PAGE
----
Biotechnology

Microfluidic device for collecting microplastics via

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Particles of plastic waste smaller than 5 mm, known as microplastics (MP), are a serious environmental problem. Formed from the decomposition of plastic waste due to wear and tear or produced by waste fibers in laundry wastewater and as microbeads in beauty products, they absorb and introduce harmful chemicals that pollute the environment. By 2050, lawmakers may outnumber the fish in the seas. In these circumstances, the collection and removal of MPs from the water becomes very important.

Particles of plastic waste smaller than 5 mm, known as microplastics (MP), are a serious environmental problem. Formed from the decomposition of plastic waste due to wear and tear or produced by waste fibers in laundry wastewater and as microbeads in beauty products, they absorb and introduce harmful chemicals that pollute the environment. By 2050, lawmakers may outnumber the fish in the seas. In these circumstances, the collection and removal of MPs from the water becomes very important.

Conventionally, MP is collected by filtering water through a mesh. Sand and biological debris were removed from the collected MP by density separation and chemical treatment respectively. After that, MPs were retrieved manually, which was laborious and time-consuming. In addition, meshes can easily become clogged and cannot collect particles smaller than their aperture. They also require frequent and expensive maintenance. Given this shortcoming, researchers have developed a microfluidic device—a system that controls small amounts of liquid using micrometer-sized channels—that uses acoustic focusing to collect MP.

Acoustic technology generates ultrasonic waves that transport MP to the center of the fluid flow and thereby enrich, that is, increase the amount of MP accumulated. However, the high MP enrichment using current microfluidic devices requires recirculation of the liquid through it. In this regard, a group of researchers, led by Professor Yoshitake Akiyama of the Department of Mechanical and Robotics Engineering at the Faculty of Textile Science and Technology at Shinshu University, have developed a high-enrichment device for 10–200 μm MP.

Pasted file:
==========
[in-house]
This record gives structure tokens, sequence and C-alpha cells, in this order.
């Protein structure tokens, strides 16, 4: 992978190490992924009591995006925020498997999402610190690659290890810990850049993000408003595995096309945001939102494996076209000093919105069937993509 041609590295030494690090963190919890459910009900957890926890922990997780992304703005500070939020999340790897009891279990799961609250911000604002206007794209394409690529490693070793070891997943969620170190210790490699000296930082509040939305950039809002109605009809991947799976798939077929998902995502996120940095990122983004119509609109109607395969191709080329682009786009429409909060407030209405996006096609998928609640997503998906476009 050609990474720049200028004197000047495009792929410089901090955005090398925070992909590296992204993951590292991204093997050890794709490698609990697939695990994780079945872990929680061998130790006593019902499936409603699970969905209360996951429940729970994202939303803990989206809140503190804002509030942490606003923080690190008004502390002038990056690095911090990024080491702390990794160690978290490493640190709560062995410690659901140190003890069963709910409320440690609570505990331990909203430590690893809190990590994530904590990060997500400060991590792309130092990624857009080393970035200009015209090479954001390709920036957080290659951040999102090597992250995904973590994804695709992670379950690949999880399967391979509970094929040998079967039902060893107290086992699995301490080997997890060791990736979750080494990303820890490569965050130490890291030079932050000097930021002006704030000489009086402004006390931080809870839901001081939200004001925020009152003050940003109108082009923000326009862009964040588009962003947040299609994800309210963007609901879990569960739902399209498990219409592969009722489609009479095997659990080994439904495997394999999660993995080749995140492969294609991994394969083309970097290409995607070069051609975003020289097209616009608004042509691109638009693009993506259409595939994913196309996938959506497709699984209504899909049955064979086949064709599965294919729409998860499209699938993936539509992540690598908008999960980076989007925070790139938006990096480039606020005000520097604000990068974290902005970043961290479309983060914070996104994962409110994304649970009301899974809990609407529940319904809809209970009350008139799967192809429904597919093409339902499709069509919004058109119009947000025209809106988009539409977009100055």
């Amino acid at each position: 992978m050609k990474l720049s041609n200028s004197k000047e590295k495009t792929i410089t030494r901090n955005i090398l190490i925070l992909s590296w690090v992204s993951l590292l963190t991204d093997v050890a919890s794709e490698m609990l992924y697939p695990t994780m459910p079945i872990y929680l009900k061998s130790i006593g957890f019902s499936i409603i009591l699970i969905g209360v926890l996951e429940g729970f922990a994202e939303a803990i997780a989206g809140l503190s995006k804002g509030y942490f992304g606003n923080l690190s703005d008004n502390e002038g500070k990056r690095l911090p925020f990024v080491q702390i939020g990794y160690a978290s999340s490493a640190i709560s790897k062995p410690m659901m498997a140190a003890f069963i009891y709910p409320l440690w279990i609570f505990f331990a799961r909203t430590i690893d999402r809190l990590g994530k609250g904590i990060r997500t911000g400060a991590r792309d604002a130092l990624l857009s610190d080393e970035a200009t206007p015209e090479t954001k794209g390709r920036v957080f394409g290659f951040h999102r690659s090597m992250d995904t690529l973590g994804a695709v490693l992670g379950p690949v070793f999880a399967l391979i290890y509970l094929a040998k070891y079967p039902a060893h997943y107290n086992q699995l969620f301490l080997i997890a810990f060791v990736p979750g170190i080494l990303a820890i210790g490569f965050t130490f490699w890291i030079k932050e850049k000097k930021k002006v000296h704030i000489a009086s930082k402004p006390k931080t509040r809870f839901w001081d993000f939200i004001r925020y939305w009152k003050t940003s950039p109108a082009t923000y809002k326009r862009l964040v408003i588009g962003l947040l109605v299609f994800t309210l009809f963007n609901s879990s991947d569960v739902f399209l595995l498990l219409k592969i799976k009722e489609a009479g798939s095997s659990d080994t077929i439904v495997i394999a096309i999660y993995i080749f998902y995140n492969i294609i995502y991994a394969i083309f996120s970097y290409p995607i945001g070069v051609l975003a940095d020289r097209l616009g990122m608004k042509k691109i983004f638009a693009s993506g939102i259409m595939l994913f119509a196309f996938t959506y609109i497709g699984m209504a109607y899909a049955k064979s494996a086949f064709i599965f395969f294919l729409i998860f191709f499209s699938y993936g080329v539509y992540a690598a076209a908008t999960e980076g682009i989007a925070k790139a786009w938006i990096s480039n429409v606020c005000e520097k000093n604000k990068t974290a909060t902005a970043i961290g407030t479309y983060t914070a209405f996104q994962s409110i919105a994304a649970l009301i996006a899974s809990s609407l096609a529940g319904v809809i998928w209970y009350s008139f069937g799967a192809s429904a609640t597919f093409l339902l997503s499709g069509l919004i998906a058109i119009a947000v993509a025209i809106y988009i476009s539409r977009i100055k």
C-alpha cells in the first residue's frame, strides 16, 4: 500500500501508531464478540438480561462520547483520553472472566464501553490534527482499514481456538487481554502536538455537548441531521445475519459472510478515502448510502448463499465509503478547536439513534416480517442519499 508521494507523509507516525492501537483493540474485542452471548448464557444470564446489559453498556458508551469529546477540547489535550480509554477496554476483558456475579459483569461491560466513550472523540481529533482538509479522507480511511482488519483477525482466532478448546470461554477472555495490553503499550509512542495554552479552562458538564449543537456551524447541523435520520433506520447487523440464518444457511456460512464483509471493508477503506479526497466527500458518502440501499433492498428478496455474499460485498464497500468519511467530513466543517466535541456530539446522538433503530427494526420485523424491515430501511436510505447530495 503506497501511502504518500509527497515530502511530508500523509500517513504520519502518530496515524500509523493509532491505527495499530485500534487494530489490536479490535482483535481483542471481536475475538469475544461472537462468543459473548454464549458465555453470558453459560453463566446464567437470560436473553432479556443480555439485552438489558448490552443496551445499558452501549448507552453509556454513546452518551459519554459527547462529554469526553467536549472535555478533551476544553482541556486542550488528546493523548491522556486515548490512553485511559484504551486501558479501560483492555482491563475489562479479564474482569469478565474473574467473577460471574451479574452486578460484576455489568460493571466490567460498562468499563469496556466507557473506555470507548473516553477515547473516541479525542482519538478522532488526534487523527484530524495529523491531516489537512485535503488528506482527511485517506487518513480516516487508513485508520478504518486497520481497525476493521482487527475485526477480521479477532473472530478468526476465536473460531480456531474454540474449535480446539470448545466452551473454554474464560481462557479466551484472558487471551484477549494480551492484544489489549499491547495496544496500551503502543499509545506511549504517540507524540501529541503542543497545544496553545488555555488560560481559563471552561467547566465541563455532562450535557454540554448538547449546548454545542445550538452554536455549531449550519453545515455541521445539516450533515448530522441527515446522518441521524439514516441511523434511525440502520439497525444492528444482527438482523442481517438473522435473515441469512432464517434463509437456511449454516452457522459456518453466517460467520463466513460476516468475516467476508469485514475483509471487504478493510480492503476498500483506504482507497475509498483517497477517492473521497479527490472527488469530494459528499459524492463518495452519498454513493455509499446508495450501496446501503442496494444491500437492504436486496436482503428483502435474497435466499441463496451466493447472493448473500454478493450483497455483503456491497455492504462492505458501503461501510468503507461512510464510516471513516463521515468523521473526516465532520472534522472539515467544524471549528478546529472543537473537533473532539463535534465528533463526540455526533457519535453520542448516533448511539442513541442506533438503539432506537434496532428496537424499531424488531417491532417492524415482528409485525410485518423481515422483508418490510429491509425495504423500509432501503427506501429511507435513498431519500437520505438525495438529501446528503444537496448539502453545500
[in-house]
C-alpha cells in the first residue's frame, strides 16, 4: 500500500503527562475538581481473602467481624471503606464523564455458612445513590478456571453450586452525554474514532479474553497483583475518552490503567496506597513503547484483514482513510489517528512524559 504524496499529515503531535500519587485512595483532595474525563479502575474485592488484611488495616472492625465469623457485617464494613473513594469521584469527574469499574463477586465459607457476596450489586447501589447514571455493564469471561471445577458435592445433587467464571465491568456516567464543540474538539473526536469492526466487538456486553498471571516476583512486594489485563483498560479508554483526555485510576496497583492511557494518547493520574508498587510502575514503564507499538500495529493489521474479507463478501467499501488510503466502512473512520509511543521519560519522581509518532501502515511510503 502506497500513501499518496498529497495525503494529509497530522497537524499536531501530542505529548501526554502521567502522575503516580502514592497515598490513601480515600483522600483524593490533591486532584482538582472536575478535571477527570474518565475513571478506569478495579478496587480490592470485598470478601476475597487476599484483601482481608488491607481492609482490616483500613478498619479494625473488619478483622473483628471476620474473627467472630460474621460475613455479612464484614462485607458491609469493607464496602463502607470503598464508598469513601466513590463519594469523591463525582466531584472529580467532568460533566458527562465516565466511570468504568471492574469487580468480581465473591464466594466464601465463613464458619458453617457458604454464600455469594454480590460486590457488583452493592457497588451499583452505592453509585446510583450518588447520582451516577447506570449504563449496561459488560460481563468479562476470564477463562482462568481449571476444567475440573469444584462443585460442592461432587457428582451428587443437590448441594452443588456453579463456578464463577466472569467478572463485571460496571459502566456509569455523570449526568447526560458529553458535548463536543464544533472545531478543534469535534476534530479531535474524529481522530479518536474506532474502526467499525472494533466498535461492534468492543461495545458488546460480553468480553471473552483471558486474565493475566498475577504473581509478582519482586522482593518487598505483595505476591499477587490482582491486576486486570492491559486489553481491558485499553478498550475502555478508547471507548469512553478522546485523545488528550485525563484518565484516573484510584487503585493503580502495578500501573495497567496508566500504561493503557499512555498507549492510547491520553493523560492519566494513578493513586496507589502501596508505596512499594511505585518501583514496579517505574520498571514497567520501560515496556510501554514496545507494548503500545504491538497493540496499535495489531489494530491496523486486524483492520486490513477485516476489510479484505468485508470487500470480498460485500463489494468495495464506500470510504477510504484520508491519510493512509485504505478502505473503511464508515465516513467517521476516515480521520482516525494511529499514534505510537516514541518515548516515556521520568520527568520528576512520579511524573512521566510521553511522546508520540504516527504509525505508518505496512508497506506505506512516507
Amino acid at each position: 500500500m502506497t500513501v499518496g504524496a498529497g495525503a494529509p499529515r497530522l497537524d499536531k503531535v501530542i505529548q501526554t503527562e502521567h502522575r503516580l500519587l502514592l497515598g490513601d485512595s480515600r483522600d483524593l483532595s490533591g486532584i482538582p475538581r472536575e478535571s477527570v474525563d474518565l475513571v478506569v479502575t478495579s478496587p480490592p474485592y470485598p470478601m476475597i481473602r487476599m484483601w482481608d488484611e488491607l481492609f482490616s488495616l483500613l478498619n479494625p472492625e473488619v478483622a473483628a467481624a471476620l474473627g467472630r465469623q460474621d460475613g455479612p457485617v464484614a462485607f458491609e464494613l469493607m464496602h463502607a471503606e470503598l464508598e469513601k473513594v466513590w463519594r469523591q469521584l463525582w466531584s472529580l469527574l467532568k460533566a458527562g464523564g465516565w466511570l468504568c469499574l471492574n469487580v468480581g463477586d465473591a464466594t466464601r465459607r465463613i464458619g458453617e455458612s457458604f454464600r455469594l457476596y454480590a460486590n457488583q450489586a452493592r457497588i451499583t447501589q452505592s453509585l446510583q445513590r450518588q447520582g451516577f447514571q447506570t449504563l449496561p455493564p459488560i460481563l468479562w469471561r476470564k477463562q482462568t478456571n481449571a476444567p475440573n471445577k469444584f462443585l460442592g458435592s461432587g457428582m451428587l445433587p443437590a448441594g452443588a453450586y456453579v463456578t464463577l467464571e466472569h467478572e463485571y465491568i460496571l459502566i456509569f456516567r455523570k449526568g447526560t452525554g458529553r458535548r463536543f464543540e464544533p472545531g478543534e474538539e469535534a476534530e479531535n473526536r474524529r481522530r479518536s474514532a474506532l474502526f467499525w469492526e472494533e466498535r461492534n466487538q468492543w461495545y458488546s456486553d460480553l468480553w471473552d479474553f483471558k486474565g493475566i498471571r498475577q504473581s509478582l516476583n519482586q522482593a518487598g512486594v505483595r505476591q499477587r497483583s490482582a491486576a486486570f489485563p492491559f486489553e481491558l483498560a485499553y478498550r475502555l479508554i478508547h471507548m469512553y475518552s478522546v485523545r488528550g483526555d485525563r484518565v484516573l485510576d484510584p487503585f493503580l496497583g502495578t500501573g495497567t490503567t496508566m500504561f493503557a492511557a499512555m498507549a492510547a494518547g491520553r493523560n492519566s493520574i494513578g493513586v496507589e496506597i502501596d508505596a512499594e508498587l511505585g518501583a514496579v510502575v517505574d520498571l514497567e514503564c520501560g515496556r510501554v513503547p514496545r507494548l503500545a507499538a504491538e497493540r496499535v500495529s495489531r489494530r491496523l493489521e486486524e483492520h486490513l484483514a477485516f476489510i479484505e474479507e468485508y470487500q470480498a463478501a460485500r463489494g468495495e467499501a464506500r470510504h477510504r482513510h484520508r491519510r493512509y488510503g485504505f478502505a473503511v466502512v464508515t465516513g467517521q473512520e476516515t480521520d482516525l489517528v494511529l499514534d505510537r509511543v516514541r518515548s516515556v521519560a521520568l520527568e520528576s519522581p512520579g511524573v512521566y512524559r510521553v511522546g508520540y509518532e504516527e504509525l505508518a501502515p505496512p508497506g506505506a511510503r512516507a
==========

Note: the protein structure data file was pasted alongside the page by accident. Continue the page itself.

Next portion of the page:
This device has been reported in a study co-authored by Professor Hiroshi Moriwaki of the Department of Applied Biology, Faculty of Textile Science and Technology, Shinshu University, which became available online on 26 March 2023 and will be published in Volume 315 of Separation and Purification Technology journal on June 15, 2023.

“Our proposed microfluidic device, designed on the basis of an electric-hydraulic analogy, has three 1.5 mm wide microchannels connected via four 0.7 mm wide trifurcation joints. The MP is aligned in the middle of the center microchannel using a bulk acoustic wave of resonant frequency of 500 kHz. As a result, a 3.2-fold MP enrichment should occur at each junction, resulting in an overall 105-fold enrichment in the device.” explained Prof. Akiyama, described the design of their device. While MP is collected from the middle branch of the trifurcation junction, the remaining MP free fluid is excreted from the other branch.

The researchers evaluated the device’s collection performance by measuring its total collection rate for microparticles of 5, 10, 15, 25, 50, and 200 μm in diameter. The collection rate exceeded 90% for all microparticles except 5 μm, which were too small to be acoustically controlled. Next, the researchers tested the device using two mixed water samples, one with small MP (25–200 μm) and one with very small MP (10–25 μm). Collection rates range from 70–90%, and actual MP enrichment varies from half a design grade of 105 to a design grade.

Although some MPs were found to slow down and clog the walls of the device’s microchannels by acoustic radiation forces, the researchers believe this minor limitation can be easily overcome through pre-filtration and by enhancing 2D focusing.

Prof. The optimistic Akiyama concluded, “This proposed microfluidic device based on acoustic focusing can efficiently, quickly and continuously collect 10–200 μm MP without recirculation after pre-filtration of larger MP through the mesh. It can be installed in washing machines, factories, and other sources of MP to efficiently enrich and remove MP of various sizes from laundry and industrial wastewater. This will make it possible to prevent the dumping of MPs into the environment.”

We hope for a cleaner environment free of microplastics, thanks to this useful discovery by Shinshu University researchers.

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About Shinshu University

Shinshu University is a national university founded in 1949 located beneath the Japanese Alps in Nagano which is known for its stunning natural scenery. Our motto, “Powered by Nature – strengthening our networks with society and applying nature to create innovative solutions for a better tomorrow” reflects our mission of nurturing promising creative professionals and deepening collaborative relationships with local communities, which results in our contribution to development regional. development with innovation in various fields. We strive to provide solutions for building a sustainable society through interdisciplinary research fields: materials science (carbon, fiber and composites), biomedical science (for incurable diseases and preventive medicine) and mountain science, and aim to enhance research and innovation capabilities through collaborative projects with leading researchers from the world. For more information, visit https://www.shinshu-u.ac.jp/english/ or follow us on Twitter @ShinshuUni for our latest news.




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